Whilst it’s obvious that Hirani wanted to focus on his message, the film would have been even more entertaining if it had focused more on the struggles of an alien unexpectedly stranded on earth.
The hit of the summer, Queen is the story of a “good” Indian girl who is jilted on the eve of her wedding. Heartbroken, she blackmails her family into letting her go on her honeymoon by herself.
Her outlook changes as she ventures on this solo trip to Europe. Her preconceptions are challenged and she gradually loses her inhibitions and finds herself. Funny, perceptive and heartwarming Queen is one of the best coming of age films to come out of Bollywood in a long time.
3. Dedh Ishqiya
Dedh Ishqiya was remarkable for bringing Madhuri Dixit back to the big screen after a long break. It also brought Naseeruddin Shah and Arshad Warsi together again as small time crooks with big dreams. While Dedh Ishqiya’s plot may have had a few flaws, it was an entertaining sequel to Ishqiya. With brilliant performances and dialogues, the exquisitely styled film was one of the most memorable of 2014.
2014 was also the year that Alia Bhatt became a bona fide star. She had 3 very good movies this year and showed that, actually, she can act. She’s already picked up a handful of endorsements but it’s next year’s movies that will really show whether she has staying power.
Most of the Hollywood films that make to Pakistan’s Cineplexes are big budget movies like The Hunger Games and The Lego Movie. The rather sweet Hundred Foot Journey made it to our screens because of its desi characters but generally we only get to see a small selection of western movies.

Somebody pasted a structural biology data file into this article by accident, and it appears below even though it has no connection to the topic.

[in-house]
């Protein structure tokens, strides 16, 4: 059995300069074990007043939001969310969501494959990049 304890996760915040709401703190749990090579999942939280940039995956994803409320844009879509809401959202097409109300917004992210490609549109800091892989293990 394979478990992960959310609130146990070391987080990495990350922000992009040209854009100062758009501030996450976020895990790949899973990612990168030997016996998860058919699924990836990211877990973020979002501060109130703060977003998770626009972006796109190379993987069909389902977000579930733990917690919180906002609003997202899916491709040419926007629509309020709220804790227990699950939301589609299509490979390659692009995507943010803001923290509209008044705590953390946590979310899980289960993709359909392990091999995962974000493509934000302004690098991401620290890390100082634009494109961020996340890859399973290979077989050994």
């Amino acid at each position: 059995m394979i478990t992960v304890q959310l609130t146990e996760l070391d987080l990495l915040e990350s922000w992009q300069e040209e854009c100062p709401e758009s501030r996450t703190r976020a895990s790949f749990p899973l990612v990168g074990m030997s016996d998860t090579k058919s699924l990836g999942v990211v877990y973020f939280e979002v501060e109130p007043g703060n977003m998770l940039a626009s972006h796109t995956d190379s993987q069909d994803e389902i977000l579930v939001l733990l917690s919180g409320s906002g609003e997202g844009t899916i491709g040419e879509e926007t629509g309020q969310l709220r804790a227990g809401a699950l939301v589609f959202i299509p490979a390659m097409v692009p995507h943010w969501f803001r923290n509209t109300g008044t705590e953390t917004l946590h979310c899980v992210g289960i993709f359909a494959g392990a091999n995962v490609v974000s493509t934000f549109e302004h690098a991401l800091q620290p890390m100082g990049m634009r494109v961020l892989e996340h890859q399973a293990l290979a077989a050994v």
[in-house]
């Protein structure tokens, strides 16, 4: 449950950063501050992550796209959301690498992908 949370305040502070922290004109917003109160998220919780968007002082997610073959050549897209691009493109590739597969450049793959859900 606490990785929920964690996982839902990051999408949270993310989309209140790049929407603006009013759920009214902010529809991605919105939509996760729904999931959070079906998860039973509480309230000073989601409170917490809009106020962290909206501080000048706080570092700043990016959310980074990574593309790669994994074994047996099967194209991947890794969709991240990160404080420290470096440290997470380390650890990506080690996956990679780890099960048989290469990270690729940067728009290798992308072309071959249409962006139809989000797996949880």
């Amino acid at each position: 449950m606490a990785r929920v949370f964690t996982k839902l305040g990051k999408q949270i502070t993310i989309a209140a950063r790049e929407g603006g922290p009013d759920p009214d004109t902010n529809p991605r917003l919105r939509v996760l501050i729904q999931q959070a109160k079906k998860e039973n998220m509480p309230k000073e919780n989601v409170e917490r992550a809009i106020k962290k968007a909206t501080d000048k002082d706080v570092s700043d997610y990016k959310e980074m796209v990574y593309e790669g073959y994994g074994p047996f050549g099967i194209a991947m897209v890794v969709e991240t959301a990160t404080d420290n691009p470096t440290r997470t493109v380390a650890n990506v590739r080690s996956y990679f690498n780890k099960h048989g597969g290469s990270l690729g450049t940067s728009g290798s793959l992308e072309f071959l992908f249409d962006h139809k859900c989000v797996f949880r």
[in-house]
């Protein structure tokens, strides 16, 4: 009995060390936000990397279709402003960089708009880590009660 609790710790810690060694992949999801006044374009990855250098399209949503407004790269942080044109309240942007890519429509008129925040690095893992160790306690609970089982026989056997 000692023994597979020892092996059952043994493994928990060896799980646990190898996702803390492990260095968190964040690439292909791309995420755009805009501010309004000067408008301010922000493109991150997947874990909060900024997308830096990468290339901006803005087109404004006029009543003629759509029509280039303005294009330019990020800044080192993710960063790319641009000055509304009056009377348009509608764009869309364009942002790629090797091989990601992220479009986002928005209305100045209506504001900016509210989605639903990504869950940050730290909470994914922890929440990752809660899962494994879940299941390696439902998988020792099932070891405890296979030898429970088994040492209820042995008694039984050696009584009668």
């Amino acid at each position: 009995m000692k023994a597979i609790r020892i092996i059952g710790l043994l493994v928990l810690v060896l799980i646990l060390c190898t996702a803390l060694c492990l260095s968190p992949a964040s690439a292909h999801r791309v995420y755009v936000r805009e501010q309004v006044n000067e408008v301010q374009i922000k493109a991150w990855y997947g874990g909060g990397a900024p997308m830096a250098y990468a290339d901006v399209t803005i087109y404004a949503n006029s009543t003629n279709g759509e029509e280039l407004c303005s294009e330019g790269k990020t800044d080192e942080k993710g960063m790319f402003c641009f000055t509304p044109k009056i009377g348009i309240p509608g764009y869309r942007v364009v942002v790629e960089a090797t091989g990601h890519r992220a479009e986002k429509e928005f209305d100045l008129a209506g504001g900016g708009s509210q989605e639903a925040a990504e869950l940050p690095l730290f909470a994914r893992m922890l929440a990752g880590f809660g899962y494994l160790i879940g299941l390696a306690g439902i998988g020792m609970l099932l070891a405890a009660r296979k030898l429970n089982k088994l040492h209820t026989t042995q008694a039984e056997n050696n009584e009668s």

The best English movies are rarely those with the biggest budgets. If you’re interested in something a bit more cerebral than standard blockbuster fare, do check out these two film.
Shot over 12 years, Boyhood is a portrait of a young boy, Mason Jr, growing up in Texas. This sensitive coming-of-age story is remarkable, showing glimpses of Mason’s life from first grade all the way through to graduating from high school. With a loose, open-ended plot the movie illustrates the fleeting, inconsequential nature of life. We see Mason childhood pass before our eyes and the film perfectly illustrates how quickly children grow up. An exceptional film.
2. The Grand Budapest Hotel
This comic caper with Ralph Fiennes as the fast-talking concierge of an old style hotel between the two World Wars is one of the films of the year. It features Fiennes being framed for murder, the theft and recovery of a priceless Renaissance painting and the battle for a huge family fortune. The story has all the elements of a classic screwball comedy with hidden depth. One of this year’s must-see movies.
If you’re a film buff, it’s worth looking further afield for the best movies. For example, one of the best feel-good films of the year was a Korean movie called Miss Granny. The story of an under-appreciated, irascible granny who suddenly becomes young again is pure movie magic. Hilarious, poignant and entertaining, it’s everything that popular cinema should be.